• 44 State Law and LARs for Incapacitated Adults • General order of authority for consent o Agent/guardian with authority to make health care decision on person’s behalf o Spouse /Domestic Partner o Adult children o Custodial parent o Adult sibling o Adult grandchild o Available adult relative with closest degree of kinship • If there are multiple people at the same level- they generally must all agree (for example- siblings or children) unless one is the designated agent under an advance health care directive • U.S. jurisdictions with civil unions or same-sex marriage: o Civil Unions: Colorado, Hawaii, Illinois, and New Jersey o Same-sex marriage: California, Connecticut, Delaware, Iowa, Maine, Maryland, Massachusetts, Minnesota, New Hampshire, New York, Rhode Island, Vermont, Washington and the District of Columbia o Domestic Partnerships: Nevada, Wisconsin, Oregon, and the District of Columbia (for both same-sex and opposite-sex couples) Same-Sex Marriage Civil Unions Domestic Partnerships
  • Colorado: If a patient is not competent to provide consent the physician must make efforts to locate as many interested persons (spouse, parent, adult child, sibling, grandchild or close friend) as possible and inform them of the patient’s lack of decision-making authority so the interested persons may select a proxy. (Colorado- C.R.S. 15-18.5-103(3)). Colorado: Experimental research involving developmentally disabled individuals is prohibited without consent and a non-affiliated interdisciplinary team is consulted (Colorado—C.R.S. § 27-10.5-114 (7)). Delaware: Restrictions on research involving residents in a state- operated mental health institution include: objective psychiatrist to monitor capacity to provide consent, witness of consent process and documentation with signature on the consent form—special state-run IRB review. (16 Del. C. §5171-5175). Minnesota: The guardian of a patient at a mental health institution cannot provide consent to research participation unless a court initially grants approval. (Minn. R §952S.3060). New Jersey: A public guardian for an elderly individual cannot consent to medical experimentation without the permission of the court. (N.J.St. 52:27G-26). 45 State Law and Permission for Incapacitated Adults Minnesota Colorado New Jersey Delaware
  • • Advertising – Care providers or LARs – Support groups • Consider Logistics – Payment or services – Ease of access to sites/parking, etc. • Therapeutic Misconception 46 Recruitment for Research Involving Incapacitated Adults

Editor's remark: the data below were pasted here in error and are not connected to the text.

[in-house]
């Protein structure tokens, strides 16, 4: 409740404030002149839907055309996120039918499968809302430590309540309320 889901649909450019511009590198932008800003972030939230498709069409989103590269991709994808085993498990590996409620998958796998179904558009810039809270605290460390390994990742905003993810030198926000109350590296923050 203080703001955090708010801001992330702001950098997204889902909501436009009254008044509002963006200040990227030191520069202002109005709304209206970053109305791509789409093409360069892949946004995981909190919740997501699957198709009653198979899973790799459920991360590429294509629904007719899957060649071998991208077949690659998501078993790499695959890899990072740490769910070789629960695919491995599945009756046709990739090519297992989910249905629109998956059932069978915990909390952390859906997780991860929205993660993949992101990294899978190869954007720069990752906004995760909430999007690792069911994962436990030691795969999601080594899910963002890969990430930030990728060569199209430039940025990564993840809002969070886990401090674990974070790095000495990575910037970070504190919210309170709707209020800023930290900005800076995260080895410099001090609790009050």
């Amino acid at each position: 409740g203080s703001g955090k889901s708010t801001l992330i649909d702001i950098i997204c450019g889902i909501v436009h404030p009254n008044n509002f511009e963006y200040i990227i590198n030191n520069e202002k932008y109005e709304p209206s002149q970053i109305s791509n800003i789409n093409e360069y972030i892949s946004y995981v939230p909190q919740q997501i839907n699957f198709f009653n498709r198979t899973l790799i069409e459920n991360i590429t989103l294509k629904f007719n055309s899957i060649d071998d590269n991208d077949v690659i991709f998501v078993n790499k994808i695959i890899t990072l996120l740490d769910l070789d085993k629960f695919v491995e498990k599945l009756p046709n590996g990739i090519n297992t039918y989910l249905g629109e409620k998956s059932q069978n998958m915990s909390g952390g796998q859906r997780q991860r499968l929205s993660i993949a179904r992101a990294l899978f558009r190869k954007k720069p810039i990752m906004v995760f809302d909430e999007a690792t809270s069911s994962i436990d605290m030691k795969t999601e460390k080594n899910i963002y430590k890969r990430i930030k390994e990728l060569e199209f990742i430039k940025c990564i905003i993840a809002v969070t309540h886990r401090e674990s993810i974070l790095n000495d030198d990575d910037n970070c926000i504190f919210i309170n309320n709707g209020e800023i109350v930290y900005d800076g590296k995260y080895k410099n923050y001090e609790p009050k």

• “When a trial (therapeutic or non- therapeutic) includes subjects who can only be enrolled in the trial with the consent of the subject’s legally acceptable representative (e.g. minors or patients with severe dementia), the subject should be informed about the trial to the extent compatible with the subject’s understanding and, if capable, the subject should sign and personally date the written informed consent.” Citation: ICH GCP E6, Section 4.8.12 47 Assent for Adults Requiring an LAR
  • • Missouri: Consent cannot be provided if the incompetent adult expressly declines to participate in the research. (R.S.Mo. § 431.064). • Indiana: Mental Health patients must be informed of the investigator’s credentials, the risks and benefits of participating in the clinical study, and their ability to revoke consent. (Burns Ind. Code Ann. § 16-36-1.5-10). • New Mexico: Involuntary commitment to a mental institution does not necessarily mean the patient is incapable of providing consent to research. (New Mexico-N.M. Stat. Ann. §43-1-15). 48 State Law & Assent from Adults Requiring an LAR New Mexico Missouri Indiana
  • • There are several additional considerations when utilizing proxy consent for research involving children and incapacitated adults in research. • It is important to be aware of the legal requirements and ethical guidelines when: – Designing research – Developing recruitment, and – Approaching the consent process SUMMARY 49
  • • You may submit questions during our webinar survey, or… • You may email your questions to: clientrelations@quorumreview.com • We will do our best to follow-up individually or answer your questions in the Q&A we post on our website 50 ADDITIONAL QUESTIONS
  • • The webinar Recording, Slide Deck, and Q&A will be posted on our website • We will email you a link to view these items as they become available • We value your opinion – please take our SURVEY and provide us with feedback 51 WEBINAR FOLLOW-UP
  • Connect with Quorum Review 52 Thank you for your time!
  • THANK YOU FOR ATTENDING! 53
  • fully accredited since 2006 September 10 & 12, 2013 Research Involving Subjects with Limited Capacity: IRB Expectations for Recruitment and Consent